Wednesday, January 30, 2013

The British Museum and the Monument to the Great Fire of London

We are always up to exploring museums, monuments, and galleries. The British Museum is the world's oldest public museum, having opened in 1753.
Somehow I didn't know that the Rosetta Stone is housed at the British Museum. How did I not know that? So of course I HAD to go see it. In a teensy, tiny little nutshell: the Rosetta Stone dates back to @ 196 BC when a decree was issued on behalf of Egyptian King Ptolemy V. This decree was inscribed on a granite stone. It's importance stems from the fact that the decree was inscribed in three different languages, one of which was Ancient Egyptian hieroglyphs. Collectively, these three inscriptions provide invaluable clues to our understanding of Ancient Egyptian hieroglyphs. I love stuff like this! I really should have been an archaeologist. Except for the facts that I hate hot deserts, am not a fan of dirt, and abhor bugs, I would have been an awesome Indiana Jones Burns. Oh, I also hate running, especially from bad guys and weapons. Not that I've ever done that, but I hate it just the same. I could also have been a real, live anthropologist, just like the fake Dr. Temperance on Bones. But without all of the creepy stuff. Ha ha. Anyway, if you want to read more about the Rosetta Stone, click here. It's history is fascinating.
 Photographs were permitted in this museum, but it was crowded and dark so I didn't take many. I do like this one of Miss Emma mimicking an ancient statue.
I really liked the room full of clocks. These two were my faves. The first one is from Prague and dates back to the 16th century. 
We decided to check out the Monument (it's nickname), located near the eastern end of the London Bridge. This monument, completed in 1677, commemorates the Great Fire of London which burned in 1666. The Monument is located near the place where the fire ignited. The path of destruction left by the fire was extensive and devastating to the city. The Monument has an interesting history, which you can read here. Here's the most fascinating tidbit, as least to me: "Wren and Hooke built the monument to double-up as a scientific experiment. It has a central shaft meant for use as a zenith telescope and for use in gravity and pendulum experiments that connects to an underground laboratory for observers to work (accessible from the present-day ticket booth). Vibrations from heavy traffic on Fish Hill rendered the experimental conditions unsuitable. A hinged lid in the urn covers the opening to the shaft. The steps in the shaft are all six inches high, allowing them to be used for barometric pressure studies... During the 2007-2009 refurbishment, a 350-degree panoramic camera was installed on top of the Monument. Updated every minute and running 23 hours a day, it provides a record of weather, building and ground activity in the City." (http://en.wikipedia.org/wiki/Monument_to_the_Great_Fire_of_London) Apparently it is the tallest monument in the world.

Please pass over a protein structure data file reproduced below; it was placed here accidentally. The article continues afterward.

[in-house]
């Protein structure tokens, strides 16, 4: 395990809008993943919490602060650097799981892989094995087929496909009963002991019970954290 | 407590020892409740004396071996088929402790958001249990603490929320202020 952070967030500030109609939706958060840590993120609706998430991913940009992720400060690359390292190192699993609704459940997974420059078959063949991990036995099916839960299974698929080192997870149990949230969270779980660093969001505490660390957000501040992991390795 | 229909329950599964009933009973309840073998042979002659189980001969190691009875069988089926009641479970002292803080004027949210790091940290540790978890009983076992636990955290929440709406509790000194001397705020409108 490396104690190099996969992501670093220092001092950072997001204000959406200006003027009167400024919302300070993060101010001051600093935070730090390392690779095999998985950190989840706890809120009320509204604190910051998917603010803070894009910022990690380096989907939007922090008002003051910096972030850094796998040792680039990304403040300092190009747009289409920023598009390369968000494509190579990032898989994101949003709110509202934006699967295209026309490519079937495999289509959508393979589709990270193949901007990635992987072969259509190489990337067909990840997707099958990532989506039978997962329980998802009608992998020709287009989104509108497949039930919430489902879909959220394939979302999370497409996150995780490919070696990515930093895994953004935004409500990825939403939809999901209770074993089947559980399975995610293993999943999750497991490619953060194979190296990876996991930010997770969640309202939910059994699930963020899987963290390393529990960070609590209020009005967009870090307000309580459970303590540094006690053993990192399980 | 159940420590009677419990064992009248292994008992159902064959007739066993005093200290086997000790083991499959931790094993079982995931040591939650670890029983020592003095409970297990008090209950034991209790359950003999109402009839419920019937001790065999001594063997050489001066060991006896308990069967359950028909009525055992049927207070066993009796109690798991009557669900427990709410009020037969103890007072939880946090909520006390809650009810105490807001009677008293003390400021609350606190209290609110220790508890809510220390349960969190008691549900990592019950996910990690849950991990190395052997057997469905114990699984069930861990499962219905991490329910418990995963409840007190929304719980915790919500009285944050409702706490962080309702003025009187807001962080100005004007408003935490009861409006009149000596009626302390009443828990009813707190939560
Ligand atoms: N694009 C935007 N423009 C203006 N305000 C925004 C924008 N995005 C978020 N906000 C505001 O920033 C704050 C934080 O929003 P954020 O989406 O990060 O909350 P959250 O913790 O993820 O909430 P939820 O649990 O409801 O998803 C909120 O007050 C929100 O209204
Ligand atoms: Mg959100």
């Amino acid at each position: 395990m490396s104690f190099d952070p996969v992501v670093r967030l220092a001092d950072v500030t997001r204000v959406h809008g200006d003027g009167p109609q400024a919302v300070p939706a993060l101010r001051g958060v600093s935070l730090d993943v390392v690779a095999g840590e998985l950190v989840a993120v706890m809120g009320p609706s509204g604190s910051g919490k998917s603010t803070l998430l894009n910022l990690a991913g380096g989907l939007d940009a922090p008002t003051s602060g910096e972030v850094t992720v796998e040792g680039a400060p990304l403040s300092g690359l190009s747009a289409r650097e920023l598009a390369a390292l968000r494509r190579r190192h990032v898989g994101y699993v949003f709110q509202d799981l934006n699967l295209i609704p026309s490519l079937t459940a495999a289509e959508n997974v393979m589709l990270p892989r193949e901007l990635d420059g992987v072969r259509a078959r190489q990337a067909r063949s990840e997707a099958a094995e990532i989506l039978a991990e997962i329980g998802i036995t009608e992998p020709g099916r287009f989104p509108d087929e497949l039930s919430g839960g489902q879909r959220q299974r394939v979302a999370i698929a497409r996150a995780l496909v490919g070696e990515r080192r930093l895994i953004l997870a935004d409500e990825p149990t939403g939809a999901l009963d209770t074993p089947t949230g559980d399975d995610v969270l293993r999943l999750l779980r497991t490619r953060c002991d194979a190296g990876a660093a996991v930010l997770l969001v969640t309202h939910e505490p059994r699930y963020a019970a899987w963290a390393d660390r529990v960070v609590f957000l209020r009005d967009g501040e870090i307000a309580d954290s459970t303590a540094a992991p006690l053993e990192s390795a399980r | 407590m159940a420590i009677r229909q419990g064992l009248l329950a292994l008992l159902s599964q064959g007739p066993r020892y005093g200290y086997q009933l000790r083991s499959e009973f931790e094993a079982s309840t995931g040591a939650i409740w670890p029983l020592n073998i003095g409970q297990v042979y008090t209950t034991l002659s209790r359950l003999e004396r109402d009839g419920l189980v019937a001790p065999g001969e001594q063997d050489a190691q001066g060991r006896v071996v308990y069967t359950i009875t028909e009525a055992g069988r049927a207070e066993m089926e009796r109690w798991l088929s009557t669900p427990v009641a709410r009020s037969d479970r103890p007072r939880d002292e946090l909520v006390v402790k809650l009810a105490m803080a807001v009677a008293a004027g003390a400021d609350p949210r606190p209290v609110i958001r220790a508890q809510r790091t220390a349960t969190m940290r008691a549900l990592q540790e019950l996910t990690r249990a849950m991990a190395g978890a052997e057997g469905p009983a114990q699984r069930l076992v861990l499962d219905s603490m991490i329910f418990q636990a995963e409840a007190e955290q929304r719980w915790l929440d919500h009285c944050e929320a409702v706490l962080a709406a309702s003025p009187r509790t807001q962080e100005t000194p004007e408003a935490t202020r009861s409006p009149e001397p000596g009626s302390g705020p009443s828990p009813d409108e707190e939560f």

Today, it is mainly used as an historical landmark and is open to the public. Well, it's open to you if you're willing to climb it's 311 6-inch tall steps to its observation deck. We're talking a tight, spiral staircase with traffic in both directions. So not good for some people's knees, nor for claustrophobics. See?
So I passed the camera to Rick, watched as my family disappeared into the Monument, then promptly searched for a nearby Starbucks. I also discovered that the staircase railing was added in the mid-1800s after somebody committed suicide by stepping over the side. Nice little factoid, huh? How in the world did they ever get anyone to climb that staircase before the rail was added?

The fam did have some great views from atop those 311 steps. 
That's it for today's scoop. Happy Wednesday!

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